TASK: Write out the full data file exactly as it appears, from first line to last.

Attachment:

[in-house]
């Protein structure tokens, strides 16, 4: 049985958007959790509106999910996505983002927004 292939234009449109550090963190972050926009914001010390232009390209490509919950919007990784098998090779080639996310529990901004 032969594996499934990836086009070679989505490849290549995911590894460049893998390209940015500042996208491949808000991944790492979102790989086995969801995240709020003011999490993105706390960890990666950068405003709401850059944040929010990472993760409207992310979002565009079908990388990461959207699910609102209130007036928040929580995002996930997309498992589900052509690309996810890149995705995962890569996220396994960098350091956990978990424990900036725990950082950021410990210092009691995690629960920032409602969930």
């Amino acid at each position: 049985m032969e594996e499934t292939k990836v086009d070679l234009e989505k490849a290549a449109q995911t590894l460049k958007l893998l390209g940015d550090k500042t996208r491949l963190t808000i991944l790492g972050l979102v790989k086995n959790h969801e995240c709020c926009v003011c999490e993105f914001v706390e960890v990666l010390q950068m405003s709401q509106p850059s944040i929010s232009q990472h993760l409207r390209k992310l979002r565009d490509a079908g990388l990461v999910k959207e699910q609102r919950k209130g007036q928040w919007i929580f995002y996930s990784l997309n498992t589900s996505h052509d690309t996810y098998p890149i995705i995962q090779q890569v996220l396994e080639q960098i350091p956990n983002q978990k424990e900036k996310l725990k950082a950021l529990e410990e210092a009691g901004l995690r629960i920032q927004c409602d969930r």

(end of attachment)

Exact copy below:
[in-house]
């Protein structure tokens, strides 16, 4: 049985958007959790509106999910996505983002927004 292939234009449109550090963190972050926009914001010390232009390209490509919950919007990784098998090779080639996310529990901004 032969594996499934990836086009070679989505490849290549995911590894460049893998390209940015500042996208491949808000991944790492979102790989086995969801995240709020003011999490993105706390960890990666950068405003709401850059944040929010990472993760409207992310979002565009079908990388990461959207699910609102209130007036928040929580995002996930997309498992589900052509690309996810890149995705995962890569996220396994960098350091956990978990424990900036725990950082950021410990210092009691995690629960920032409602969930």
């Amino acid at each position: 049985m032969e594996e499934t292939k990836v086009d070679l234009e989505k490849a290549a449109q995911t590894l460049k958007l893998l390209g940015d550090k500042t996208r491949l963190t808000i991944l790492g972050l979102v790989k086995n959790h969801e995240c709020c926009v003011c999490e993105f914001v706390e960890v990666l010390q950068m405003s709401q509106p850059s944040i929010s232009q990472h993760l409207r390209k992310l979002r565009d490509a079908g990388l990461v999910k959207e699910q609102r919950k209130g007036q928040w919007i929580f995002y996930s990784l997309n498992t589900s996505h052509d690309t996810y098998p890149i995705i995962q090779q890569v996220l396994e080639q960098i350091p956990n983002q978990k424990e900036k996310l725990k950082a950021l529990e410990e210092a009691g901004l995690r629960i920032q927004c409602d969930r």